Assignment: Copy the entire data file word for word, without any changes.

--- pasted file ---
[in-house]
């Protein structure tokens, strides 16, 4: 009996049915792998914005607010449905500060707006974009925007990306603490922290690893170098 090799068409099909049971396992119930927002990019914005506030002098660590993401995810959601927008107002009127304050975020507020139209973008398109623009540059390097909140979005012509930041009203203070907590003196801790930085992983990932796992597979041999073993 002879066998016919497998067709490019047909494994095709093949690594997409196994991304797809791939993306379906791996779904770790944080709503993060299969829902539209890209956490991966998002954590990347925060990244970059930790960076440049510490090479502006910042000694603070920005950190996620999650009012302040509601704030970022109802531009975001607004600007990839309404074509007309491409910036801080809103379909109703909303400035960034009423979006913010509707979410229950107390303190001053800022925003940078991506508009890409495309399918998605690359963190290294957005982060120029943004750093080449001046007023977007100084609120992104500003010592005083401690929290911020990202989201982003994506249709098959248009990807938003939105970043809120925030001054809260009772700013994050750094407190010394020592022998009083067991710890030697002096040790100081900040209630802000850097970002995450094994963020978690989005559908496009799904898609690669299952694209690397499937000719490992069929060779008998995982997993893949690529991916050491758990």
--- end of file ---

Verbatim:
[in-house]
């Protein structure tokens, strides 16, 4: 009996049915792998914005607010449905500060707006974009925007990306603490922290690893170098 090799068409099909049971396992119930927002990019914005506030002098660590993401995810959601927008107002009127304050975020507020139209973008398109623009540059390097909140979005012509930041009203203070907590003196801790930085992983990932796992597979041999073993 002879066998016919497998067709490019047909494994095709093949690594997409196994991304797809791939993306379906791996779904770790944080709503993060299969829902539209890209956490991966998002954590990347925060990244970059930790960076440049510490090479502006910042000694603070920005950190996620999650009012302040509601704030970022109802531009975001607004600007990839309404074509007309491409910036801080809103379909109703909303400035960034009423979006913010509707979410229950107390303190001053800022925003940078991506508009890409495309399918998605690359963190290294957005982060120029943004750093080449001046007023977007100084609120992104500003010592005083401690929290911020990202989201982003994506249709098959248009990807938003939105970043809120925030001054809260009772700013994050750094407190010394020592022998009083067991710890030697002096040790100081900040209630802000850097970002995450094994963020978690989005559908496009799904898609690669299952694209690397499937000719490992069929060779008998995982997993893949690529991916050491758990």